Why is it I feel like my spiritual walk too often resembles my physical walk? By this I refer to the fact that I plod along day after day, it is not pretty, it is not graceful, it is not exciting, just one foot in front of the other, one step at a time, so slow, so weighted down with . . .
with what? with the cares of the world? with the hurts and the heartaches life inflicts? with the losses and the loneliness they inevitably bring? with the worries and the wounds others inflict? with sorrow over events surrounding me that I cannot control? with the burdens I choose to carry by refusing to lay them down? not willing to leave them behind? not willing to hand them over? or unwilling to share them with others?
I confess – in my heart I am a runner, running great distances, overcoming great obstacles, ascending tall mountains, feeling the freedom of the wind and the joy of my speed . . . but my body does not know this. My body walks, glued to the ground, when all the while, my spirit wants to soar. I am ready for that promise in Isaiah 40:29 & 31 which says,
“He gives strength to the weary and increases the power of the weak. those who hope in the Lord will renew their strength. They will soar on wings like eagles; they will run and not grow weary, they will walk and not be faint.”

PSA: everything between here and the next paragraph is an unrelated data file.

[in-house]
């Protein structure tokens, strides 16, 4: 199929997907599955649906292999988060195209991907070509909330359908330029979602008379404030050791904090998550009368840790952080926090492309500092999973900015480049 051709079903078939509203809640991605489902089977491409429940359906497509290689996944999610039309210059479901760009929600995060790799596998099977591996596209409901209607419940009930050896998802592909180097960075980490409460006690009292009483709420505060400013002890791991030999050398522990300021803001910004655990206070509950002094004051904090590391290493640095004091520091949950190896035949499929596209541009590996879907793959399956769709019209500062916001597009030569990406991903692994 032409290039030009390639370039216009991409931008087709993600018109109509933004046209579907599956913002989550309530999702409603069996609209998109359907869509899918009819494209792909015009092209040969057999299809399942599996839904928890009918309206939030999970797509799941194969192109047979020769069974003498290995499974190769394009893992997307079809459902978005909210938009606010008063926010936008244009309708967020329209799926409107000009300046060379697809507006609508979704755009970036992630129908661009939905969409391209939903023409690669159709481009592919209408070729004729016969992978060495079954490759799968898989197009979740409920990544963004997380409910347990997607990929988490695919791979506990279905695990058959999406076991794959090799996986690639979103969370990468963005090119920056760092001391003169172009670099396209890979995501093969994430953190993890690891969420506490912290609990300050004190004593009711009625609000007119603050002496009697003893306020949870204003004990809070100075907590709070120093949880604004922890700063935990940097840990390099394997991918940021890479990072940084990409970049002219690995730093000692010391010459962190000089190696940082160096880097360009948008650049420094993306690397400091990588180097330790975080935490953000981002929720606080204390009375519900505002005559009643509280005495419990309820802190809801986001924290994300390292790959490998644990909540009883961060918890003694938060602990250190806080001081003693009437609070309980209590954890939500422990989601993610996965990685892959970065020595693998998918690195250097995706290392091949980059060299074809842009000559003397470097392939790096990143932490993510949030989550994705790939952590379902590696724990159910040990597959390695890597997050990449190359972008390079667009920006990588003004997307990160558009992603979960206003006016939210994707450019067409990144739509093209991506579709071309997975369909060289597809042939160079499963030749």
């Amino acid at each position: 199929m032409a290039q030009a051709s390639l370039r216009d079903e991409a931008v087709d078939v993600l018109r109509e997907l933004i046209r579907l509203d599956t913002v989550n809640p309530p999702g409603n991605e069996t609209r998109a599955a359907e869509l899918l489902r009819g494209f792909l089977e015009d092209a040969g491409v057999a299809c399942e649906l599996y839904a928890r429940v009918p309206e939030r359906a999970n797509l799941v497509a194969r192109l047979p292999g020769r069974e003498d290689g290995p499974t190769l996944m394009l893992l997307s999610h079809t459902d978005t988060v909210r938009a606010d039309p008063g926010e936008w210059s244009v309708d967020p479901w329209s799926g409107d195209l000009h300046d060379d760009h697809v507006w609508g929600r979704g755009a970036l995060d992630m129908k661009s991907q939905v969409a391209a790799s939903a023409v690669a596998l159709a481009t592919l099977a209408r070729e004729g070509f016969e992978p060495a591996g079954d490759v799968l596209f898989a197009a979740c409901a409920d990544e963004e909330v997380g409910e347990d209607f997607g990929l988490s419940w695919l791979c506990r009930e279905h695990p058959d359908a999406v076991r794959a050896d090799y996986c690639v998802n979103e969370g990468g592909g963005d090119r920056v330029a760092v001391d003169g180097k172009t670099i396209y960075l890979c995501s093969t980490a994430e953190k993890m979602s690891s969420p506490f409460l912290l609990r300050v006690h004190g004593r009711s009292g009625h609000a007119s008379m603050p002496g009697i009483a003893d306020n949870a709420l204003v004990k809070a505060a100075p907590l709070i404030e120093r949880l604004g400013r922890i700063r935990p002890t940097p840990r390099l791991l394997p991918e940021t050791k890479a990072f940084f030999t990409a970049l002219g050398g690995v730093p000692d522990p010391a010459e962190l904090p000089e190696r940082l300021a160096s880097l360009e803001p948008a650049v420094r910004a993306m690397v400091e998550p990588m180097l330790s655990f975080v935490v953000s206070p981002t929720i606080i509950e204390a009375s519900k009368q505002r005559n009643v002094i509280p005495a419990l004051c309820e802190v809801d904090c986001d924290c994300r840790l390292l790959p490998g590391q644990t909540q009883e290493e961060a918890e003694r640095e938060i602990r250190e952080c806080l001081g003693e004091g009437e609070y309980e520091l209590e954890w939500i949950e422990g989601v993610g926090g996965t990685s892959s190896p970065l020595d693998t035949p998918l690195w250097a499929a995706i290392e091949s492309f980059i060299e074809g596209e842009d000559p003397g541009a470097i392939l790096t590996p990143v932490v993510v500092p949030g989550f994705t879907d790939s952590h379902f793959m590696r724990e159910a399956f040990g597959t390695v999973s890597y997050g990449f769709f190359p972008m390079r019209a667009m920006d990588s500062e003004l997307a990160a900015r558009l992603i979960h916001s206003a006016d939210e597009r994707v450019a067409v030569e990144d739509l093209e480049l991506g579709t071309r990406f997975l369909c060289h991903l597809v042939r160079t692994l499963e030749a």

I want to soar with the eagles. The view is different from up there. I just know it.
“declares the Lord. ‘As the heavens are higher than the earth, so are My ways higher than your ways and My thoughts than your thoughts.’ ” (Isaiah 55:9)
But that view is not mine at the moment, so I don’t get to soar by sight, mine is to walk by faith and not by sight – even though it feels more like plodding and I don’t see progress. But then my view is so limited.
And in my view, I am a plodder. So I checked on the definition of the word “plod” and found that the definition of plod, as it turns out, is “to walk heavily/slowly under the weight of a burden.” So this burden thing is not my imagination – it is real. How many of us feel like we are carrying extra weight as we are walking by faith as we run this race we call our lives?
That must be why Hebrews 12:1 tells me to, ” . . . throw off everything that hinders and the sin that so easily entangles, and let us (me) run with perseverance the race marked out for us (me).”
Maybe that’s why 1 Peter 5:7 tells me to “Cast all your (my) anxiety (cares) on God because He cares for you (me).”
I don’t have to carry this extra weight, these heavy burdens. It is my choice. Jesus made an offer in Matthew 11:28-30 to anyone and to everyone who was willing. To any and to all of us plodders, trudging wearily through life, Jesus issued this wonderful invitation saying,
“Come to Me, all you who are weary and burdened, and I will give you rest. Take My yoke upon you and learn from Me, for I am gentle and humble in heart, and you will find rest for your souls. For My yoke is easy and My burden is light.”
King David knew this secret, that we don’t have to bear our burdens alone. He said in Psalm 68:19,
“Praise be to the Lord, to God our Savior, who daily bears our burdens.”